WASHINGTON (AP) - The Latest on Chinese institutes on U.S. campuses (all times local):
U.S. intelligence and security officials are voicing concerns to a Senate judiciary panel that Chinese students might exploit access to universities to gather intelligence and sensitive research.
Joseph Morosco, a senior counterintelligence official at the Office of the Director of National Intelligence, says academics and researchers from Russia and Iran also pose a risk.
But he voiced particular concern Wednesday about China because it is a "formidable" economic competitor of the U.S. and seeks to acquire critical technology and expertise to further its scientific and military modernization.
Democratic Sen. Dick Durbin says the U.S. already has ample legal authority to reject foreign student applications to prevent espionage and illegal activity.
He says the wrongdoing of a few individuals should not "cast a shadow over any group of international students."
As tensions between the U.S. and China rise over trade and security, perceptions vary wildly about educational exchanges that have thrived since diplomatic relations were normalized four decades ago.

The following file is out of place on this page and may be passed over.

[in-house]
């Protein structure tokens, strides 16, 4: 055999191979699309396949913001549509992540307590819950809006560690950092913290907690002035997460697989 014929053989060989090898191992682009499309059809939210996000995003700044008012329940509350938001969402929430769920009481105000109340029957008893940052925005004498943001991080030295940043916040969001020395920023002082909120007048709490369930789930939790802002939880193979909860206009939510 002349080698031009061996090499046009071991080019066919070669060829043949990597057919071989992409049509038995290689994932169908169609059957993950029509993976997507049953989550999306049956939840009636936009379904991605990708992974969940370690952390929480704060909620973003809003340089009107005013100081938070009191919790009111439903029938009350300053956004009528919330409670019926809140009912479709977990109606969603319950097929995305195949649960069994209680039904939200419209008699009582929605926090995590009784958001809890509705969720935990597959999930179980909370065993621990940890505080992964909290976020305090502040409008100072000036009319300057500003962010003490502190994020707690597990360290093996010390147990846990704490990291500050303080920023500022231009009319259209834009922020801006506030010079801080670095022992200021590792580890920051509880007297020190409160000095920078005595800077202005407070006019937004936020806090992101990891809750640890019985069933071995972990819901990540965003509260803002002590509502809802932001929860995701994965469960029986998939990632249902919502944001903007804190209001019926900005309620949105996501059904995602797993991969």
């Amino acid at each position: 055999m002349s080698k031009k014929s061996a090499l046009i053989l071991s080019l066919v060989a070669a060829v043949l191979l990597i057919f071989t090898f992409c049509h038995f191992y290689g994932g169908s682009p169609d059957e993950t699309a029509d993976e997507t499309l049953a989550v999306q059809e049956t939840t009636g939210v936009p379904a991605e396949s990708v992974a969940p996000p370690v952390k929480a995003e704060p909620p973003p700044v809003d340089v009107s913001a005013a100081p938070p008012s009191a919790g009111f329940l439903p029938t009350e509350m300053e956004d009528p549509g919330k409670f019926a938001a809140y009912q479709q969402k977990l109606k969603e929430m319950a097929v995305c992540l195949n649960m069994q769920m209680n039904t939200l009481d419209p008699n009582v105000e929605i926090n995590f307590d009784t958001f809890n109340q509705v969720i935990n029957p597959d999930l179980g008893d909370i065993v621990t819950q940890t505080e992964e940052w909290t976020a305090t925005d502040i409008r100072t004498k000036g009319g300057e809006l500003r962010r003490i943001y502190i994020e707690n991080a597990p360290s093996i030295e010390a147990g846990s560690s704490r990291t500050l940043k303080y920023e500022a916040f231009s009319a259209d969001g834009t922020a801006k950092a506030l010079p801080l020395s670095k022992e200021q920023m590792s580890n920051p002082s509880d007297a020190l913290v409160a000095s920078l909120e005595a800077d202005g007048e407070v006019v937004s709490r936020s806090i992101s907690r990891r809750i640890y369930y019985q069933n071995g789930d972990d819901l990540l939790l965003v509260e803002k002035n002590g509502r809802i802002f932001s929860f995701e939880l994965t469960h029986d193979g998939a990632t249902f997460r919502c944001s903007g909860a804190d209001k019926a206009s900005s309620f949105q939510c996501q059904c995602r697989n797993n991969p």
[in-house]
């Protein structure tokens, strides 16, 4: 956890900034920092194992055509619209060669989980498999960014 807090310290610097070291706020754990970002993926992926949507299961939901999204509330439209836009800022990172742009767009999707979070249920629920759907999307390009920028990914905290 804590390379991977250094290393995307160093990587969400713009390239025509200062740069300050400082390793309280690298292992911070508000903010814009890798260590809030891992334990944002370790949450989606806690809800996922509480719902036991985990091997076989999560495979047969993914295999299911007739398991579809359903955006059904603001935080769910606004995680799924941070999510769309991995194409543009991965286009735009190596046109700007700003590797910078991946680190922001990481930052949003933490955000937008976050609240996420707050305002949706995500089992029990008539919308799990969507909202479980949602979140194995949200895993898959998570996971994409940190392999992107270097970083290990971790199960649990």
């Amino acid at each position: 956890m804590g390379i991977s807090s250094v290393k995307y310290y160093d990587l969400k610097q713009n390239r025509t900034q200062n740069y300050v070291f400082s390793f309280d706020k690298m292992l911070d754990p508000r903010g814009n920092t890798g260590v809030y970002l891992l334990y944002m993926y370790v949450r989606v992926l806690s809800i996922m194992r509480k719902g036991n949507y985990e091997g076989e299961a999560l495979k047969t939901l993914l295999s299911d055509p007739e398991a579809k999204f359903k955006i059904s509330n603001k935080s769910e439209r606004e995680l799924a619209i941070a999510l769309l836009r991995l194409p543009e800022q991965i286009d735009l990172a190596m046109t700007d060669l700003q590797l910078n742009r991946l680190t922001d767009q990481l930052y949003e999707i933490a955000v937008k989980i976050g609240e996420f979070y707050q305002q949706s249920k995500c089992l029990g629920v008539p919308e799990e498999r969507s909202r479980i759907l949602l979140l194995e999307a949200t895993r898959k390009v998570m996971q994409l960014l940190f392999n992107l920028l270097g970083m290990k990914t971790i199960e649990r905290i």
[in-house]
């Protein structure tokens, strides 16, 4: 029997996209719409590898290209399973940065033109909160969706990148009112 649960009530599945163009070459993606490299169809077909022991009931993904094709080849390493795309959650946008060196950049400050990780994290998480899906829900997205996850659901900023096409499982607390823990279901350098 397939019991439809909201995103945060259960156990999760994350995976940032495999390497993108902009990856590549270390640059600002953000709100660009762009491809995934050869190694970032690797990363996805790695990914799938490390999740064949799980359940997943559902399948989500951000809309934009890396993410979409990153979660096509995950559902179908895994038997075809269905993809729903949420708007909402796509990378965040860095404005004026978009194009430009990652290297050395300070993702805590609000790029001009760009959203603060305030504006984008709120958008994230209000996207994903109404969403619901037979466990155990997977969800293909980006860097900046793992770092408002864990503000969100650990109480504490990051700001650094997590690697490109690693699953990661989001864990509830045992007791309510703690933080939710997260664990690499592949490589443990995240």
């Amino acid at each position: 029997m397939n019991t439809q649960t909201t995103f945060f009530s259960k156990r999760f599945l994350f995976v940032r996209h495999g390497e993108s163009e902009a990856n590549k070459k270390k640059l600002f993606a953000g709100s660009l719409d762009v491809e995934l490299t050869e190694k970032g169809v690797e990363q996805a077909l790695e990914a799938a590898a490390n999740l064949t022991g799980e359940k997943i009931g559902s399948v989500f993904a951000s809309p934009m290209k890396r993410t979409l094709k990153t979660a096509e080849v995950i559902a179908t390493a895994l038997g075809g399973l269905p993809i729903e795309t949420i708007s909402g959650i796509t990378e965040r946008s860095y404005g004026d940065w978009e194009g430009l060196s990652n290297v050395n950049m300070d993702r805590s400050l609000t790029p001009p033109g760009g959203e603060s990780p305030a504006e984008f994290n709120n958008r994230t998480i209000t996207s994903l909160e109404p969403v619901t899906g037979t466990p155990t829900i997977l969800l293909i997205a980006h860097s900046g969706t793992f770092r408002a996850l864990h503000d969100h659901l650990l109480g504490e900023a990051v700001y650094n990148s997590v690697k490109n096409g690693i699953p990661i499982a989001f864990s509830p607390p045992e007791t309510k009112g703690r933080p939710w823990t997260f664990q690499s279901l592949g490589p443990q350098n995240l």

Increasingly, U.S. authorities are concerned that Chinese professors and students could exploit access to universities to gather intelligence and sensitive research - an issue a Senate judiciary panel will address Wednesday. And while the China-funded Confucius Institutes that have mushroomed worldwide since 2004 focus on benign subject matter, U.S. lawmakers are pushing for them to be more tightly regulated or even shuttered.
The debate over Confucius Institutes has become a testing ground for the American response to China's growing global reach, and underscores anxieties over the more than 350,000 Chinese who study in the United States, more than one third of all foreign students.
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